For starters, the origination of HD is simply "better quality". Back in 1934, the first High-Definition TV was only called HD because it was a better quality TV than other that were out at that time. It meant higher resolution, but when you compare it to the new age TVs, it's not even close. Back then, a High-Definition TV had a 30 pixel resolution. These days, the typical TV has at least 800,000, usually more. So it all comes down to the times.
What makes HD so much more important these days than it has been in the past is the invention of things such Blu-Ray. A TV with better quality was certainly a great thing, but what is even better is another type of technology that assists in this higher technology. Blu-Ray puts out a substantially higher quality video, but the catch is you can only use it with an HDMi connection, meaning it needs to be HD.
This is what the point of HD really is, however. Being able to utilize higher quality is more than just having a higher quality TV, but also a higher quality broadcast, be it by DVD or cable TV. That is what makes HD so much more advance in the modern world, because of things like Blu-ray and HD channels. They have their own compressed pixel ratio that you can't even see with a regular TV, making HD seem so much more exclusive as well as effective.
It's all part of why HD means so much more in the present than it has in the past: technological advancement. To truly utilize full HD potential, using an HDMi (or high-definition multimedia interface) port is essential. Things that claim to have exceptional HD quality require it because you cant translate that much data any other way. There are several things that use HDMi connections, and each on stands for incredible quality.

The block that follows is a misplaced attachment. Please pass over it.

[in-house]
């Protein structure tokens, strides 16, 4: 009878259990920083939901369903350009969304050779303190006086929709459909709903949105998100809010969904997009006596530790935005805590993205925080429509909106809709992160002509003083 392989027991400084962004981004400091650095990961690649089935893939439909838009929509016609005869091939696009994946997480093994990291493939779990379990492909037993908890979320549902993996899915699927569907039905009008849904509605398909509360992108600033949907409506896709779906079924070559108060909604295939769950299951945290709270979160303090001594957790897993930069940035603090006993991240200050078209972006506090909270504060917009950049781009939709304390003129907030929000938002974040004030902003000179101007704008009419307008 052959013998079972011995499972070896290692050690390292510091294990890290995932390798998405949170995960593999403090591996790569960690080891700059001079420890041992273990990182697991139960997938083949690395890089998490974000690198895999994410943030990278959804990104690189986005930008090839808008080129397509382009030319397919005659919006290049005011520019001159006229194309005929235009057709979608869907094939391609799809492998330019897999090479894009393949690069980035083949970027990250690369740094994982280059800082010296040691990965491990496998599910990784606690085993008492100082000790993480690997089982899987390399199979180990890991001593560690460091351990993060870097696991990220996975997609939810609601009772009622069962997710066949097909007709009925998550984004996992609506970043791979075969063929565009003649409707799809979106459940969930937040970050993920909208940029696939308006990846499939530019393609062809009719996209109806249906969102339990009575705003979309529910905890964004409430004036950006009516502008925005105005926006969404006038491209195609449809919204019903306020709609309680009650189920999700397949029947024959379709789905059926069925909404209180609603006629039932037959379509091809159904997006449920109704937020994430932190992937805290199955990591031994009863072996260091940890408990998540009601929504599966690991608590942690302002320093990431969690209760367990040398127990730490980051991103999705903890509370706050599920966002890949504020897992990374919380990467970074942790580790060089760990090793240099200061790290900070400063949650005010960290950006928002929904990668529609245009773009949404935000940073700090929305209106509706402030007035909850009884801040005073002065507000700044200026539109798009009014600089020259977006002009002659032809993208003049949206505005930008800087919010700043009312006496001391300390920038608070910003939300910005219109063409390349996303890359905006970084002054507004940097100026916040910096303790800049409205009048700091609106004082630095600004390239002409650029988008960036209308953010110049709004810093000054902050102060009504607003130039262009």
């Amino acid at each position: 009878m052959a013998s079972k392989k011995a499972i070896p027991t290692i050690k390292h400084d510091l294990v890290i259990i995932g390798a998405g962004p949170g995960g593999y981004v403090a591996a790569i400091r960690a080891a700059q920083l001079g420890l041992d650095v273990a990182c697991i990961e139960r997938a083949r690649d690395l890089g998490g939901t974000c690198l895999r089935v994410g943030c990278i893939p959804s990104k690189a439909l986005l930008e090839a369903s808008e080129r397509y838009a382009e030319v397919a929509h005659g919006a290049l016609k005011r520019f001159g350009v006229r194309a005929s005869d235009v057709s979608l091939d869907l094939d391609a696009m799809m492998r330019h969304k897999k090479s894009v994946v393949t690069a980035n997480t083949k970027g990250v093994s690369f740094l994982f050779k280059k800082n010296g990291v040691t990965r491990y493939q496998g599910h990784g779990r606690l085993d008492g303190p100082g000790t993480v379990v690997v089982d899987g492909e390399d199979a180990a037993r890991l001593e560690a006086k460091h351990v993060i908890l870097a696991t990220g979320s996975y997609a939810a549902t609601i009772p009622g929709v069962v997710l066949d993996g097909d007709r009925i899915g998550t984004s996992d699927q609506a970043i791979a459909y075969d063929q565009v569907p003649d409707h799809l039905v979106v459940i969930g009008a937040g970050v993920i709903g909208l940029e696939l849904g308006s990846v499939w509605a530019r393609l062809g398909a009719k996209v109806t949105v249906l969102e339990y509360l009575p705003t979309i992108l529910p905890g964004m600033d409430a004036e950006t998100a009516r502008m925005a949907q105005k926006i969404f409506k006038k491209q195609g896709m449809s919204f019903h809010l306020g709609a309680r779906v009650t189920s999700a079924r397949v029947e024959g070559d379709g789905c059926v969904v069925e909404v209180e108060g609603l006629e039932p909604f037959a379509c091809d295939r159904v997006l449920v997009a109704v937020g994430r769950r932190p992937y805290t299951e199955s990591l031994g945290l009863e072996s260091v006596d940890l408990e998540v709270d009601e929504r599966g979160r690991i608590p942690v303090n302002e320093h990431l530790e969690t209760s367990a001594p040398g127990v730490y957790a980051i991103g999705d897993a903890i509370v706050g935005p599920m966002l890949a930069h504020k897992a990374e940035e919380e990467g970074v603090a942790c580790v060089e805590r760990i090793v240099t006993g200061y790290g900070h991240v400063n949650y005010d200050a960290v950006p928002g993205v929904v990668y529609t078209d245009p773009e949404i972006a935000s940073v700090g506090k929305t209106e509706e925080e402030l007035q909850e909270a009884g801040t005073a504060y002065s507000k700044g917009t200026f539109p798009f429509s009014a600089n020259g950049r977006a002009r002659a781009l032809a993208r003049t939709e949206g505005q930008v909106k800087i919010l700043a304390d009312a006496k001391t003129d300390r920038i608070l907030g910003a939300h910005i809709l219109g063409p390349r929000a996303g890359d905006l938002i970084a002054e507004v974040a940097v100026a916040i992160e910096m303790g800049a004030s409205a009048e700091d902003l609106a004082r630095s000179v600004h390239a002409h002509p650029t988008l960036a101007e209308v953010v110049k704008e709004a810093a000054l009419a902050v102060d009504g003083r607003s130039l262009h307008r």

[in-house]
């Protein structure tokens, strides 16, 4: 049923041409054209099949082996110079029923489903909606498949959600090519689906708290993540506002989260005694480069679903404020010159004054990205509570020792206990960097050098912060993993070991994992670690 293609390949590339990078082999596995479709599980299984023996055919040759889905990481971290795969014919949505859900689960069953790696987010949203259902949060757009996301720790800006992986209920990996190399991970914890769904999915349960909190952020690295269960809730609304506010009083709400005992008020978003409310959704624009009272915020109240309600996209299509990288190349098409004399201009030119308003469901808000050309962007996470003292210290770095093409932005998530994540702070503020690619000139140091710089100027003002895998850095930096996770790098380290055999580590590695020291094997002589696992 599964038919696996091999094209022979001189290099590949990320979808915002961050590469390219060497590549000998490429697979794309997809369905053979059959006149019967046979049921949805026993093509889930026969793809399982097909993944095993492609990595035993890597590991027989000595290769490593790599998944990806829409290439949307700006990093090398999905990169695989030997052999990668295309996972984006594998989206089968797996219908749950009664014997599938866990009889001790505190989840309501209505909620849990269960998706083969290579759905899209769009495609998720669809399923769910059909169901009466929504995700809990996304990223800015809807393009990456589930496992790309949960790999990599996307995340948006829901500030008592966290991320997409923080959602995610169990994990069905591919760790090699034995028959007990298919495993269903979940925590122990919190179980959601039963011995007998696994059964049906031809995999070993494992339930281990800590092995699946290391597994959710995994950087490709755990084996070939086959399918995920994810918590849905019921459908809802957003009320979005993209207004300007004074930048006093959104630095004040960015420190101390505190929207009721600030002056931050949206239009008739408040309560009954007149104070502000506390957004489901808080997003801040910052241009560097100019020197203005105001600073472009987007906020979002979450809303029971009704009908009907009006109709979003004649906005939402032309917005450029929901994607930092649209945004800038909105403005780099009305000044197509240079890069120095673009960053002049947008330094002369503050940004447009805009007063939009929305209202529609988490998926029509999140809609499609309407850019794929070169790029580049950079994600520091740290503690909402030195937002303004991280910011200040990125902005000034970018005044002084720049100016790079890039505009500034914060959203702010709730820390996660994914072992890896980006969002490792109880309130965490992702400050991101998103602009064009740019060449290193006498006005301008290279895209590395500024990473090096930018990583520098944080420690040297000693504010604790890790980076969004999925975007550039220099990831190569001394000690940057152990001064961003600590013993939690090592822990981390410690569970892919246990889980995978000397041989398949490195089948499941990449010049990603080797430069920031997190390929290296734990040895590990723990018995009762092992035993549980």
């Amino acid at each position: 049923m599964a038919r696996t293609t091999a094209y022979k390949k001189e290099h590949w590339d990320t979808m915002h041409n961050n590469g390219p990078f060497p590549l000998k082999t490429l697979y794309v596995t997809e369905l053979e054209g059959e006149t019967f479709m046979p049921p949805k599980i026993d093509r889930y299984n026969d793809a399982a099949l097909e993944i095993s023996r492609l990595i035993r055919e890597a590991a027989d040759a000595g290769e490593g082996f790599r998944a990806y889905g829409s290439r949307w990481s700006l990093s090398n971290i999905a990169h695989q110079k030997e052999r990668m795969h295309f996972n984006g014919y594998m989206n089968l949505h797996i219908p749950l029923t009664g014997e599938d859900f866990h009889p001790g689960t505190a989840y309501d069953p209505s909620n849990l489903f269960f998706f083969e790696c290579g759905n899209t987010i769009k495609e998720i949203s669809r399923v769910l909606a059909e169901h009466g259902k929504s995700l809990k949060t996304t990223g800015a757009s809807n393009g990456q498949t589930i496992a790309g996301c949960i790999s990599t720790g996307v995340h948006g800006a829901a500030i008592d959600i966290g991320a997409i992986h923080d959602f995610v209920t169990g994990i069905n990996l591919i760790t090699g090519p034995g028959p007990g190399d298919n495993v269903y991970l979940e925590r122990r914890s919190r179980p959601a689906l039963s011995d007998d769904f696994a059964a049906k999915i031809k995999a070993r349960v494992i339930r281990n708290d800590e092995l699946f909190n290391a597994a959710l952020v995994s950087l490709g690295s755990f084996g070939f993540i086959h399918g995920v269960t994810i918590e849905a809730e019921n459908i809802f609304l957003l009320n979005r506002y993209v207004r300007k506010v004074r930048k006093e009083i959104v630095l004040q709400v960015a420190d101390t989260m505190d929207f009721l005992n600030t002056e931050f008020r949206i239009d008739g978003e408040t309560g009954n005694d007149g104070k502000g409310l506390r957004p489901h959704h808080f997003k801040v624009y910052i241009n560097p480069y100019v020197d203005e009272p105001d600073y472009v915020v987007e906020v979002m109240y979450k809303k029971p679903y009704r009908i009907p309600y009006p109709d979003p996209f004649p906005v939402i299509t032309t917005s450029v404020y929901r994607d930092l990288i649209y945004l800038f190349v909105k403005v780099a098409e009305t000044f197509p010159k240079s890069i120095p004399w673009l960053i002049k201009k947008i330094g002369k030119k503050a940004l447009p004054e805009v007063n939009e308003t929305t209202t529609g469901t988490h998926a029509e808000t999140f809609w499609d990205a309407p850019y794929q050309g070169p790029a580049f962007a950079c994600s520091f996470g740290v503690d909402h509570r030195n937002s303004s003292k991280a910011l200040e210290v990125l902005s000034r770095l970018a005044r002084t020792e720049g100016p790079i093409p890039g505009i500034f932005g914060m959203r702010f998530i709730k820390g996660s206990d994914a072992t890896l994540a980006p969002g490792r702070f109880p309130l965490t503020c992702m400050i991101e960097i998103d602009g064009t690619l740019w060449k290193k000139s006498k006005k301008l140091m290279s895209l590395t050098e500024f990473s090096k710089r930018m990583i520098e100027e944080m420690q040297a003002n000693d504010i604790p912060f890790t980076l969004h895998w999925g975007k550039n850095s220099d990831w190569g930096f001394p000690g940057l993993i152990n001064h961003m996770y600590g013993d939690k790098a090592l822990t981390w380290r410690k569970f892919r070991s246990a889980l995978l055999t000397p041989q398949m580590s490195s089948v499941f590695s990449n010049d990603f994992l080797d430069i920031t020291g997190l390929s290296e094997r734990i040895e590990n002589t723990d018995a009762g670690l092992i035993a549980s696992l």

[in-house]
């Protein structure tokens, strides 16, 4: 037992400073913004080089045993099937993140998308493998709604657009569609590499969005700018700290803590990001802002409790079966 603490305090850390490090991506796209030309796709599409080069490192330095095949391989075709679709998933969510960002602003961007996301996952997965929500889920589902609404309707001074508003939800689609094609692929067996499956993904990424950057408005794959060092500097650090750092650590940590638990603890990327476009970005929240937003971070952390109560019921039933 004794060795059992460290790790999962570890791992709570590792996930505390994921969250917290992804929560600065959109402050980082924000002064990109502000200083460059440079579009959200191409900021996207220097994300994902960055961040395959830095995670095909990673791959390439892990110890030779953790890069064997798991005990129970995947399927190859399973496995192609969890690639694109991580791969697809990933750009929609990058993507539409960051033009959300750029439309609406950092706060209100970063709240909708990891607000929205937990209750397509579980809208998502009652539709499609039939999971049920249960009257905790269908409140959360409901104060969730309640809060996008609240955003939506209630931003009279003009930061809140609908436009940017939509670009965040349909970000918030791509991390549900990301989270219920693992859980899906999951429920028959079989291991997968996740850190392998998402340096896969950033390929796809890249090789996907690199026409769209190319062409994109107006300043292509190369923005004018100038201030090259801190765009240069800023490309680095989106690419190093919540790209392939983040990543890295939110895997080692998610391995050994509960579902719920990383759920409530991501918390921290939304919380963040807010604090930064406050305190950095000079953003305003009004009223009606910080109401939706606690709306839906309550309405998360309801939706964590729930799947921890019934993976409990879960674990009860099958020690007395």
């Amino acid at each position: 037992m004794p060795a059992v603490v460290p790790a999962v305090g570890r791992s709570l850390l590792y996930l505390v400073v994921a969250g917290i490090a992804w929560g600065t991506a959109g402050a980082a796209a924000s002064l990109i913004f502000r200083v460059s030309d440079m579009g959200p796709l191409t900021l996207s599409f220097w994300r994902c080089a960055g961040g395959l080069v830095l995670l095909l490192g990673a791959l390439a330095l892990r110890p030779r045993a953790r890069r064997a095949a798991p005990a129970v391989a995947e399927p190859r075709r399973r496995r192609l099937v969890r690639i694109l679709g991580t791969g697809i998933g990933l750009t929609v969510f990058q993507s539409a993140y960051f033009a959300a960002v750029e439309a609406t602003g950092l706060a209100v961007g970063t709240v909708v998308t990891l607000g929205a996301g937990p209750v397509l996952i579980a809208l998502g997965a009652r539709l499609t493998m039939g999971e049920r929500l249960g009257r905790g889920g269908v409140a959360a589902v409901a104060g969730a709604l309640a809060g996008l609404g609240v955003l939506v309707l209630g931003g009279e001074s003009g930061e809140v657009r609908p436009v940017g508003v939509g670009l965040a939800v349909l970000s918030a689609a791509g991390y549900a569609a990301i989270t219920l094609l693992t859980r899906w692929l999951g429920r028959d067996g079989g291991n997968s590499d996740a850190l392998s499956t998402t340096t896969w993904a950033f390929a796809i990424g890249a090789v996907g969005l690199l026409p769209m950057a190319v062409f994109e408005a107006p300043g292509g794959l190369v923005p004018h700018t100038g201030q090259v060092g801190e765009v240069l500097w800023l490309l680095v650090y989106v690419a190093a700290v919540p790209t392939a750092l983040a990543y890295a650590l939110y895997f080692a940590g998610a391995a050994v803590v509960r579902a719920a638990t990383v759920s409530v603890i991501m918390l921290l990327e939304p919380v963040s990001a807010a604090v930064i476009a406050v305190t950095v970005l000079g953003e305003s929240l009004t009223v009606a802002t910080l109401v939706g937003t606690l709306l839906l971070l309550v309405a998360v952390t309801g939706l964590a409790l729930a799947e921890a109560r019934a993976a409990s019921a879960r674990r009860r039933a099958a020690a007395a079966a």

The other important aspect of HD is how the information is scanned. Most TVs are 1080i or 1080p, where the 1080 means 1,080 lines of resolution. More lines of resolution means a better quality video because, much like pixels, if there are more lines, then the image is tighter. That way, the actual make up of the image cannot be seen as easily (which is a good thing).
The difference shows up between the "p" and the "i". The "p" means progressive scanning, meaning that all 1,080 lines are displayed in sequence, providing a higher quality image. The "i" means interlaced scanning, meaning that 540 of the lines are scanned alternatively (the 540 even lines followed by the remaining 540 odd lines), to help reduce bandwidth consumption. Progressive scanning, of course, is a much crisper image display, and doesn't have a "twittering" image that interlaced scan has, but in return, it uses more bandwidth.
HDTV technology is a hot piece of technology because it's revolutionized like never before. It's better (granted, depending on how you use it) than a typical television, and is based off of everything connected to it. In the end, HD is a better quality product, with only a marginal matter of costs.
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